Antitrust & Competition Policy Blog

Editor: D. Daniel Sokol
University of Florida
Levin College of Law

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Monday, August 10, 2009

"Are Commissioner Suspensions Really Any Different from Illegal Group Boycotts? Analyzing Whether the NFL Personal Conduct Policy Illegally Restrains Trade

Posted by D. Daniel Sokol

Marc Edelman, Rutgers School of Law-Camden has posted Are Commissioner Suspensions Really Any Different from Illegal Group Boycotts? Analyzing Whether the NFL Personal Conduct Policy Illegally Restrains Trade.

ABSTRACT:  This Article explains why some courts would likely find the NFL Personal Conduct Policy to violate § 1 of the Sherman Act, and explores ways in which the NFL clubs could promote off-the-field decorum without risking antitrust liability. Part I of this Article discusses the underlying business structure of the NFL. Part II provides a brief overview of § 1 of the Sherman Act. Part III analyzes the legality of the NFL Personal Conduct Policy under § 1 of the Sherman Act. Part IV proposes four ways in which NFL clubs could promote positive off-the-field decorum without incurring antitrust risk.

August 10, 2009 | Permalink | Comments (0) | TrackBack (0)

Modern Industrial Economics and Competition Policy: Open Problems and Possible Limits

Posted by D. Daniel Sokol

Oliver Budzinski (Environmental and Business Economics - University of Southern Denmark) identifies Modern Industrial Economics and Competition Policy: Open Problems and Possible Limits.

ABSTRACT: Naturally, competition policy is based on competition economics made applicable in terms of law and its enforcement. Within the different branches of competition economics, modern industrial economics, or more precisely game-theoretic oligopoly theory, has become the dominating paradigm both in the U.S. (since the 1990s Post-Chicago movement) and in the EU (so-called more economic approach in the 2000s). This contribution reviews the state of the art in antitrust-oriented modern industrial economics and, in particular, critically discusses open questions and possible limits of basing antitrust on modern industrial economics. In doing so, it provides some hints how to escape current enforcement problems in industrial economics-based competition policy on both sides of the Atlantic. In particular, the paper advocates a change of the way modern industrial economics is used in competition policy: instead of more and more cas! e-by-cases analyses, the insights from modern industrial economics should be used to design better competition rules.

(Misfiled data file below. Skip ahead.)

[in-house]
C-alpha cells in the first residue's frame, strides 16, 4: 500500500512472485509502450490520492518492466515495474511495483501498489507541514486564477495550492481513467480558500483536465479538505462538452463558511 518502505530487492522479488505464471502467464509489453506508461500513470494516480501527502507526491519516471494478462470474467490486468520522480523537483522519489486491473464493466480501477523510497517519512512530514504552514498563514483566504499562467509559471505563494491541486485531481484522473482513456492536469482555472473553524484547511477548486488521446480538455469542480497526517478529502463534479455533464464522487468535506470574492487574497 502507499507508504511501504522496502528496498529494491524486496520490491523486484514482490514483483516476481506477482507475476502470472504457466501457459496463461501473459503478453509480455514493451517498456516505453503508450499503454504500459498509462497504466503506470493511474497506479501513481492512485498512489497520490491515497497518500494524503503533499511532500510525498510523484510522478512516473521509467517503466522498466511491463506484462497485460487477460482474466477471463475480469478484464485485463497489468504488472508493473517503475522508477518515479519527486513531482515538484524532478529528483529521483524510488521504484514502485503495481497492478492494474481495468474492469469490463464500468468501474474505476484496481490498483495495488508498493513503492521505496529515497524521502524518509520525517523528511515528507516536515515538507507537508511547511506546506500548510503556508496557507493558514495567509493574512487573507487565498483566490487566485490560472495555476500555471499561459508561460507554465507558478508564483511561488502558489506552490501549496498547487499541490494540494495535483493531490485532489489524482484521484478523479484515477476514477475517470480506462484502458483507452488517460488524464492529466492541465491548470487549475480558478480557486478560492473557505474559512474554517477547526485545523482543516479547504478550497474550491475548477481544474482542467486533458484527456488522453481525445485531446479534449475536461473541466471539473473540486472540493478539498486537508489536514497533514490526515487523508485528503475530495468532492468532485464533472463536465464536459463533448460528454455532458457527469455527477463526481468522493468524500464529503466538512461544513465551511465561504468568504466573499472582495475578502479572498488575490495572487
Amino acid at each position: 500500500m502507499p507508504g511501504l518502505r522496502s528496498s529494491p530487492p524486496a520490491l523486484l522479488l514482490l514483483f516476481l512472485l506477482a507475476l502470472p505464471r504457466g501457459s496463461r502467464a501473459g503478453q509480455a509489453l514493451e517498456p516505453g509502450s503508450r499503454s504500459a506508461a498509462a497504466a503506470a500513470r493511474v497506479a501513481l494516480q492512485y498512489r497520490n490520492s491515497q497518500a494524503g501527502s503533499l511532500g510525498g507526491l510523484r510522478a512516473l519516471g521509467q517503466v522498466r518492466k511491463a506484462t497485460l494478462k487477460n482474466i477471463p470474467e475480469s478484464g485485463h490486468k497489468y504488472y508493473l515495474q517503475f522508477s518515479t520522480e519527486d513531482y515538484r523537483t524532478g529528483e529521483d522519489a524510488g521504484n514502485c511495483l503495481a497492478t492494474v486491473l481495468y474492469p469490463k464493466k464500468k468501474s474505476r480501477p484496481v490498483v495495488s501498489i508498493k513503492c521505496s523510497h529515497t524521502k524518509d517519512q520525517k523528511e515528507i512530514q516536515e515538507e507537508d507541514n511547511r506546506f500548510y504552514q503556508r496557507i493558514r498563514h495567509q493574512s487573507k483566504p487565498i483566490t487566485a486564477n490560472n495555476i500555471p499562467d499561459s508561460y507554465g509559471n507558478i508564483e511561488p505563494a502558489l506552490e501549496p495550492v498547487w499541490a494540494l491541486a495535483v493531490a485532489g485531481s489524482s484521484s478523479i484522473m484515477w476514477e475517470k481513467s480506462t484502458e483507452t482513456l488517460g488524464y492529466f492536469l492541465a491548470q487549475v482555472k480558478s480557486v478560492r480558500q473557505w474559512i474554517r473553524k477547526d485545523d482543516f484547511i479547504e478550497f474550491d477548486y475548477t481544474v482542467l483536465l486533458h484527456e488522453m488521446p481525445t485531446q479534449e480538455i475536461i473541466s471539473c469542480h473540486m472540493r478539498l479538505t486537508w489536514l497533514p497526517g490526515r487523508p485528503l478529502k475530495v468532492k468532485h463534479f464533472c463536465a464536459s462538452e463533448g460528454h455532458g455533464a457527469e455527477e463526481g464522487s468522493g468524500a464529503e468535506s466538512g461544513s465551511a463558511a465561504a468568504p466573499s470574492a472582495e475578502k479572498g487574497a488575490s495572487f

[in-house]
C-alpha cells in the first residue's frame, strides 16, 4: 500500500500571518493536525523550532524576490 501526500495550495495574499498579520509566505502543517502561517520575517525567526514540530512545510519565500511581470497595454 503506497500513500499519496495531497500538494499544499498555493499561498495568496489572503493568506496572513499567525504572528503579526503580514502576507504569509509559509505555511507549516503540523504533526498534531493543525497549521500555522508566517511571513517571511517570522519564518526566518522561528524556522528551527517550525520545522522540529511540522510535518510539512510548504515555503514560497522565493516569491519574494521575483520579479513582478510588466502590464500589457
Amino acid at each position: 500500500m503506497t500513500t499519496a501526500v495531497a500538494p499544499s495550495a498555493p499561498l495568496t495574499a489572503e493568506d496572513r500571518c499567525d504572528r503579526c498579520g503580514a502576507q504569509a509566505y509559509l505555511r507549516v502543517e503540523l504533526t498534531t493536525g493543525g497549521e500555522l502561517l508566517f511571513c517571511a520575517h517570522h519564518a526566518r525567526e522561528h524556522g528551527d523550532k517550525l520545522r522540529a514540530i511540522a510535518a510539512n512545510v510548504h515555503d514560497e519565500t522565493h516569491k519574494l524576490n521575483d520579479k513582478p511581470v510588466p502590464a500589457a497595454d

August 10, 2009 | Permalink | Comments (0) | TrackBack (0)

Sunday, August 9, 2009

European Commission Slammed for Intel Case Lapse

Posted by D. Daniel Sokol

This is not good news regarding the rule of law.  According to the Wall Street Journal, "The European Union's ombudsman issued a rare rebuke of the bloc's antitrust regulator, saying it failed to record 'potentially exculpatory' evidence from a witness in its investigation of chip giant IntelCorp."  The article is an interesting read.  No response yet from DG Comp.

August 9, 2009 | Permalink | Comments (1) | TrackBack (0)